Most of us, as runners, understand the importance of cross training — both for our health and to better our running performance.
But let me be honest — I love running. I despise “working out.”
My aversion to gyms in general and weight machines specifically limits the amount of strength training I’m willing to do.
So over the years, I found other solutions. Yoga, certainly, and Pilates even more so. I think few things could be better for female runners than an hour spent working on your core and hip flexors, areas often weak in women and the root of many injuries.
Granted, I haven’t been as good lately about attending those classes, which never seem to be conveniently scheduled.
But in the past two years, a Pure Barre franchise opened here in Louisville. I didn’t go, because the jist I got was it was a bunch of wealthy women in expensive workout gear doing workouts to make their butts cuter.
In fact, we called it “booty ballet.”
Then one of my regular running partners started attending. And she got really, really buff. Arms and abs to die for, and she’s running great.
So when she started teaching classes at a new franchise, I decided to give it a shot.
Typical attire skews to the dance/yoga side of the spectrum, so I wore running capris and one of those tech-Ts that looks like a regular shirt.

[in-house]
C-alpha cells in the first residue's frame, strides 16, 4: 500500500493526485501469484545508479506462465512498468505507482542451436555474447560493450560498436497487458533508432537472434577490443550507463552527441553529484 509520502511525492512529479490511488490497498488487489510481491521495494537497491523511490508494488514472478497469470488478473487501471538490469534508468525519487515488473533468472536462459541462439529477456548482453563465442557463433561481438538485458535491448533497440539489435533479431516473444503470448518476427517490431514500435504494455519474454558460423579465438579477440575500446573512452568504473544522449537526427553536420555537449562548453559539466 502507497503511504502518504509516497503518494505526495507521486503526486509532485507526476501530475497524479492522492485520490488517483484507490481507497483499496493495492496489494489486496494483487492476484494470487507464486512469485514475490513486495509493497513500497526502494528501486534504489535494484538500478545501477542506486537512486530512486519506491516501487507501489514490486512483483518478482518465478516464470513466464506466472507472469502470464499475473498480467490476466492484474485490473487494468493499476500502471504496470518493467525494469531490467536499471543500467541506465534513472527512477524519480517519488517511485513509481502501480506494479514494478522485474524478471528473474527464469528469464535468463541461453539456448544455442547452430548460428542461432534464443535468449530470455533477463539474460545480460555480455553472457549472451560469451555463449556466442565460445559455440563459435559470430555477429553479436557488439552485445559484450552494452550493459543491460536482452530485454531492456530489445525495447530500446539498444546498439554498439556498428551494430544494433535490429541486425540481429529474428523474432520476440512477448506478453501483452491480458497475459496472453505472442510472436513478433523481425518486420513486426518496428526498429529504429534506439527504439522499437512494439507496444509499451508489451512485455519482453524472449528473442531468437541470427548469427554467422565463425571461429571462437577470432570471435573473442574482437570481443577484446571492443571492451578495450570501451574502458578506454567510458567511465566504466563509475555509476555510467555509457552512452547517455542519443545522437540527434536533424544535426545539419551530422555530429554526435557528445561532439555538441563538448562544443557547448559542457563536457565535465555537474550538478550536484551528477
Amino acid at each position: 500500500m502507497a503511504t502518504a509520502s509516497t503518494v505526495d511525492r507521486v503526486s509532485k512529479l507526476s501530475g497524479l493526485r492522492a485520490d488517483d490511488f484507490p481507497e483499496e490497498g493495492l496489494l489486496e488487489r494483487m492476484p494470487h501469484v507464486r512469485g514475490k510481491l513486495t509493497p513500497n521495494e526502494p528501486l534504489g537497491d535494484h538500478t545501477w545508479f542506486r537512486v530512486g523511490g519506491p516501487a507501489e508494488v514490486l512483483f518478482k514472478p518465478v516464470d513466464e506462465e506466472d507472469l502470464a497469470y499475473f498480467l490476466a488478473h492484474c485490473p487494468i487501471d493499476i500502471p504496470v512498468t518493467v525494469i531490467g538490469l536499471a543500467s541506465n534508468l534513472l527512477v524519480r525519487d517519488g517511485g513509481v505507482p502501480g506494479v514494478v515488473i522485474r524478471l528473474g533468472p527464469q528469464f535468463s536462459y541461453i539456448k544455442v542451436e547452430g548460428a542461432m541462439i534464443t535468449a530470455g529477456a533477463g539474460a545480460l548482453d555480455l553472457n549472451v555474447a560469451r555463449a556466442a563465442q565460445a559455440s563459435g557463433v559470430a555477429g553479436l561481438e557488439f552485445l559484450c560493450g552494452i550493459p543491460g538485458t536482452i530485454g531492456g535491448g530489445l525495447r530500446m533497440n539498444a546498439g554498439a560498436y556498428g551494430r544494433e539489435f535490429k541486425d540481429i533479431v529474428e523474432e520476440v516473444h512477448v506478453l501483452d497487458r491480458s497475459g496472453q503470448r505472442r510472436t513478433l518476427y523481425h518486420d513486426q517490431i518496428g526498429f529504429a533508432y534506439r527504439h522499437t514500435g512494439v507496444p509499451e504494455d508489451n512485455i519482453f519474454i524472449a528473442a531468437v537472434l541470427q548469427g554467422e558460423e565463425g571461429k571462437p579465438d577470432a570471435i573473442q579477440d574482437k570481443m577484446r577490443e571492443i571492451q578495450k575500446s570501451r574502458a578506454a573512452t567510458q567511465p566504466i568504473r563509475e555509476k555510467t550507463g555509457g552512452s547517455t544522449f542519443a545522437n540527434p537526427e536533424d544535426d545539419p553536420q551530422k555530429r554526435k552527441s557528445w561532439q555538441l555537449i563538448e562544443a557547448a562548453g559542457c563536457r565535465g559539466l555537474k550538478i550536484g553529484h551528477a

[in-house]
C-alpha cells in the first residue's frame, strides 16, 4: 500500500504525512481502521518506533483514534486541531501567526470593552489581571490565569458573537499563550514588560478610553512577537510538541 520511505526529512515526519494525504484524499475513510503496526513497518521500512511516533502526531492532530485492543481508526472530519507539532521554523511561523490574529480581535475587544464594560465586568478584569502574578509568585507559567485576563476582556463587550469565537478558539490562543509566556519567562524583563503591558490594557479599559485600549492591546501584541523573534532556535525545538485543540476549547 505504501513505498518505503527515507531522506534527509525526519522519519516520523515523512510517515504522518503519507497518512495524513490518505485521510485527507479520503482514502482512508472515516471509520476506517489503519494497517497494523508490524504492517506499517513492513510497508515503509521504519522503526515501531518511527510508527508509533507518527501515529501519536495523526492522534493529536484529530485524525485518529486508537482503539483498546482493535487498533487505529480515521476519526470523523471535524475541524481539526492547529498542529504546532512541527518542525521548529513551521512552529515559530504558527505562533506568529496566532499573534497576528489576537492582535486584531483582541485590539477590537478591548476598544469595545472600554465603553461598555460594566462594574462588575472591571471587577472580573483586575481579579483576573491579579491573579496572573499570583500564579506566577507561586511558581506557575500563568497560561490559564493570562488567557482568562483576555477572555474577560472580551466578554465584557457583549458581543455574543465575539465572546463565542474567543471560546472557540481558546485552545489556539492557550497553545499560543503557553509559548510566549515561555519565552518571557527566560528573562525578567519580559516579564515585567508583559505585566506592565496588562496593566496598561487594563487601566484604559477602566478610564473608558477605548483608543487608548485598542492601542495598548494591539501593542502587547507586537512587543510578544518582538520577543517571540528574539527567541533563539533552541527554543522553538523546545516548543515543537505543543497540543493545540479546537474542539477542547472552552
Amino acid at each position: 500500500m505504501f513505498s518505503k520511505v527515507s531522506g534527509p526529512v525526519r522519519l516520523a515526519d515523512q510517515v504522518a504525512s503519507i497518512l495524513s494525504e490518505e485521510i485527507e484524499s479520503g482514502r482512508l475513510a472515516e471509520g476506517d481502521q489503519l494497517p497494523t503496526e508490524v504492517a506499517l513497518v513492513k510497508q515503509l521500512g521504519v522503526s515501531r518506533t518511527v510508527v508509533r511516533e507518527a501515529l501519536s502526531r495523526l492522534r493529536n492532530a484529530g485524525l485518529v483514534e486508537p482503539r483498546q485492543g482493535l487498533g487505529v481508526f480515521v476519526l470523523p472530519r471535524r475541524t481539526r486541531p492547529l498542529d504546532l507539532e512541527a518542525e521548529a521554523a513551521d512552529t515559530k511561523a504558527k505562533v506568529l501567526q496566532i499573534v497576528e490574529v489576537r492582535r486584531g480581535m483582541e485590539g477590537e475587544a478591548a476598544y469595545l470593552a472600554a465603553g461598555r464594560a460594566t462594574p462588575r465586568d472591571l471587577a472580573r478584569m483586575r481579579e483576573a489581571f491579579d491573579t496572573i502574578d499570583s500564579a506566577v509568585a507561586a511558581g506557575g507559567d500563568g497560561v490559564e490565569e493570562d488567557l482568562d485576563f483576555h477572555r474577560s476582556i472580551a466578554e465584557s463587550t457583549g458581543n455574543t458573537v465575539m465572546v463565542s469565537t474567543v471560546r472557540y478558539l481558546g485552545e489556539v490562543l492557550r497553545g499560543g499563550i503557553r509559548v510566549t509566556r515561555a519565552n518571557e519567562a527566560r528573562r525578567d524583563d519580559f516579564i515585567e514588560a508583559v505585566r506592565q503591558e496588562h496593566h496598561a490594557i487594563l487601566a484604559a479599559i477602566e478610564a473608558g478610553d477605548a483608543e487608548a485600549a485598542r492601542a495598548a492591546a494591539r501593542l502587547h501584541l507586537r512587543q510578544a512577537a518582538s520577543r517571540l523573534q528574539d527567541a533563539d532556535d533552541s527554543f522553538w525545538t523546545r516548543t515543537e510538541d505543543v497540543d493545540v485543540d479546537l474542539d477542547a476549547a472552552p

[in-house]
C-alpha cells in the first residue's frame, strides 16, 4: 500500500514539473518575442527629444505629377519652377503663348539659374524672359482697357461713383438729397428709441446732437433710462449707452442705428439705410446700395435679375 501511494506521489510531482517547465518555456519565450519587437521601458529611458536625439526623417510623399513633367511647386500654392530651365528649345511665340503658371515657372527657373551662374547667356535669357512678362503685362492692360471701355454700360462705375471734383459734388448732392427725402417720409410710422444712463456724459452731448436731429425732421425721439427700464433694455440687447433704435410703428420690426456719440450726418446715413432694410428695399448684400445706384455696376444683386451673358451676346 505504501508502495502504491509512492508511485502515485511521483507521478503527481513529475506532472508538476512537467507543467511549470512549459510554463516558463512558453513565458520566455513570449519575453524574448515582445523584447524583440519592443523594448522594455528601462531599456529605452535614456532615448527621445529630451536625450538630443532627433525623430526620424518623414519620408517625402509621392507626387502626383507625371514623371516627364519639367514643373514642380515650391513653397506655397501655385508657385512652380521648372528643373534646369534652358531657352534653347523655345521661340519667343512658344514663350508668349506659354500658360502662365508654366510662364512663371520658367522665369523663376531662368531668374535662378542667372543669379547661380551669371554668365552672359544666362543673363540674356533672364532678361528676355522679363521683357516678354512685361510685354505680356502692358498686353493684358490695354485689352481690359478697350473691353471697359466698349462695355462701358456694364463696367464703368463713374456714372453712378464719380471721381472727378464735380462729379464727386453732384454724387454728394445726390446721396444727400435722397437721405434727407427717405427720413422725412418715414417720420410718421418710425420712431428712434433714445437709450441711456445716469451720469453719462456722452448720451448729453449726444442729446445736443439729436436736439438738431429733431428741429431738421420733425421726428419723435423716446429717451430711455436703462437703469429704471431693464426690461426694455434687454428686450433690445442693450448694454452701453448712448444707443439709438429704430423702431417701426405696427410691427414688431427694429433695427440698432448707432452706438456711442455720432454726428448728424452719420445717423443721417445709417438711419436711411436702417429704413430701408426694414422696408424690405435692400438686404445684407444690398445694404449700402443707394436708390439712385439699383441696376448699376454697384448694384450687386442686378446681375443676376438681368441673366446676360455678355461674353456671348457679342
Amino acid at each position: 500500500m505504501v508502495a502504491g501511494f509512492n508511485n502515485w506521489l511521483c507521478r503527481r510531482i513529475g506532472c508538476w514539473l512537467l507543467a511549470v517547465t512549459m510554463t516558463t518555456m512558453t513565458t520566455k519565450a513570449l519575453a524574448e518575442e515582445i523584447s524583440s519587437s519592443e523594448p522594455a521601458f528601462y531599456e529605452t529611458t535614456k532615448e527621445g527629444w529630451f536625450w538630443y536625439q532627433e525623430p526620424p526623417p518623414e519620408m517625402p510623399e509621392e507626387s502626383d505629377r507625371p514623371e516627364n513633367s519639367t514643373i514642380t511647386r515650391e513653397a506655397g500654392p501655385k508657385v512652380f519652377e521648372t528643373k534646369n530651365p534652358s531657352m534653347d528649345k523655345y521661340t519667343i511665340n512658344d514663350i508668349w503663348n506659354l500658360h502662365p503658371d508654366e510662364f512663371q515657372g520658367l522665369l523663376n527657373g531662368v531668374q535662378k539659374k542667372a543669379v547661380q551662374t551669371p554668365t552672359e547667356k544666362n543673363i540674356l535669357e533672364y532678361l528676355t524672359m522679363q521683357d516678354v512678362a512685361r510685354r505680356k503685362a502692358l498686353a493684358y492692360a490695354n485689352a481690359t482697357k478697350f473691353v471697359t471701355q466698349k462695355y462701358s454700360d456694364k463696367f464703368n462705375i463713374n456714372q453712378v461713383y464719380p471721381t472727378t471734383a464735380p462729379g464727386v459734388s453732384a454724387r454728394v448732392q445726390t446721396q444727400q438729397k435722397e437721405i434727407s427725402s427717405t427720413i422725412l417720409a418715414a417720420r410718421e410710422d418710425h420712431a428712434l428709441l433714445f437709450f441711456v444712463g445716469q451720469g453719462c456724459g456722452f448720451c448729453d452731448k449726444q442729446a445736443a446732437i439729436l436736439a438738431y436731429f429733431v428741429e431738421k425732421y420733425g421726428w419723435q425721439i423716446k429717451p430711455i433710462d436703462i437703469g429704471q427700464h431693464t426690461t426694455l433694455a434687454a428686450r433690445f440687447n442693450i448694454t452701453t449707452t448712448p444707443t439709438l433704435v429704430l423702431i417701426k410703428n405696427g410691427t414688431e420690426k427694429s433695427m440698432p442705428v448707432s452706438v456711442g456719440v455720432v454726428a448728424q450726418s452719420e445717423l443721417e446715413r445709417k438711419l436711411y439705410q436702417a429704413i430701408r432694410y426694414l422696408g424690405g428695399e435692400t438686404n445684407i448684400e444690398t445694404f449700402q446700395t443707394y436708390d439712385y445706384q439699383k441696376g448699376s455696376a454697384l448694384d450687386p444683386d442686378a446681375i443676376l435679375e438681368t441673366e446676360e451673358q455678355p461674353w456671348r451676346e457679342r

Everyone else wore cute long tank tops and these no-slip Pure Barre-branded socks that look like what you wore at age 6 when your parents thought you’d fall on the kitchen floor.
In yoga — and barefoot running, incidentally — being able to articulate your toes is important, so I was happy to not have socks.
Class started with my friend rocking a telemarketer headset and calling out directions. I was sweating before the warmup ended.
Somewhere mid-way through the millionth squat of the morning, I realized I had been mislead.
This was not like yoga or pilates. This was not just well-groomed women in Lulu Lemon prancing around.
This was hard.
Each class includes an ab sequence, glute sequence, thigh sequence and arm sequence. Moving from one sequence to another provides little relief.
Similar to pilates, the class focuses on small, controlled movements — like squeezing a ball between your thighs while standing on one leg and doing tiny leg circles with the other.
I could tell that I was working muscle groups that need attention — and not just for vanity, but for faster running.
(I’m not saying having a perky derriere would be a negative side effect, either.)
But there were also movements that need runner modification. I’m sure I’m not the only one with tight hamstrings, which made standing on one leg with the other raised parallel to the floor pretty difficult — especially while doing one-legged squats.
And when my friend told us we could extend the stretch by dropping into a split?
I just laughed.